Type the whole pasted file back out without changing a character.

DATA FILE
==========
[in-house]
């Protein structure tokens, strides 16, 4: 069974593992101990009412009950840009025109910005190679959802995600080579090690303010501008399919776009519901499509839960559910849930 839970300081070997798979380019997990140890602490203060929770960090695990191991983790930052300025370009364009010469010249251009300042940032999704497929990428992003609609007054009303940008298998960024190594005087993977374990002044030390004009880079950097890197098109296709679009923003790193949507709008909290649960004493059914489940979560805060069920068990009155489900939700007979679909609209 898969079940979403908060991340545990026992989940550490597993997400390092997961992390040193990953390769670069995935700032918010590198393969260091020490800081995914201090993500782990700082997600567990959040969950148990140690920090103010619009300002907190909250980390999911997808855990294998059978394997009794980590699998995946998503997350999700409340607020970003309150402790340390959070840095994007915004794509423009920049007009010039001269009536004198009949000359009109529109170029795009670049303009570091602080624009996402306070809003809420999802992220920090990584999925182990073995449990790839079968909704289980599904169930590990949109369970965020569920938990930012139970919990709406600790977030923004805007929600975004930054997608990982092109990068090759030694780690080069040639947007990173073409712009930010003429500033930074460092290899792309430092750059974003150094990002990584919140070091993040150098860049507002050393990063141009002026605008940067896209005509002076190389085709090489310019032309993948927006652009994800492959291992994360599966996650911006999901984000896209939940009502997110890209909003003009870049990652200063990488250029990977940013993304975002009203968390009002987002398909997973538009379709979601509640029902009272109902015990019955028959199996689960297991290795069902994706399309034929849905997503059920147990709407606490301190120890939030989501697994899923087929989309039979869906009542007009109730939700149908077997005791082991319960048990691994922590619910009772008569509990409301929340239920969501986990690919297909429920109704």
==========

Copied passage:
[in-house]
């Protein structure tokens, strides 16, 4: 069974593992101990009412009950840009025109910005190679959802995600080579090690303010501008399919776009519901499509839960559910849930 839970300081070997798979380019997990140890602490203060929770960090695990191991983790930052300025370009364009010469010249251009300042940032999704497929990428992003609609007054009303940008298998960024190594005087993977374990002044030390004009880079950097890197098109296709679009923003790193949507709008909290649960004493059914489940979560805060069920068990009155489900939700007979679909609209 898969079940979403908060991340545990026992989940550490597993997400390092997961992390040193990953390769670069995935700032918010590198393969260091020490800081995914201090993500782990700082997600567990959040969950148990140690920090103010619009300002907190909250980390999911997808855990294998059978394997009794980590699998995946998503997350999700409340607020970003309150402790340390959070840095994007915004794509423009920049007009010039001269009536004198009949000359009109529109170029795009670049303009570091602080624009996402306070809003809420999802992220920090990584999925182990073995449990790839079968909704289980599904169930590990949109369970965020569920938990930012139970919990709406600790977030923004805007929600975004930054997608990982092109990068090759030694780690080069040639947007990173073409712009930010003429500033930074460092290899792309430092750059974003150094990002990584919140070091993040150098860049507002050393990063141009002026605008940067896209005509002076190389085709090489310019032309993948927006652009994800492959291992994360599966996650911006999901984000896209939940009502997110890209909003003009870049990652200063990488250029990977940013993304975002009203968390009002987002398909997973538009379709979601509640029902009272109902015990019955028959199996689960297991290795069902994706399309034929849905997503059920147990709407606490301190120890939030989501697994899923087929989309039979869906009542007009109730939700149908077997005791082991319960048990691994922590619910009772008569509990409301929340239920969501986990690919297909429920109704």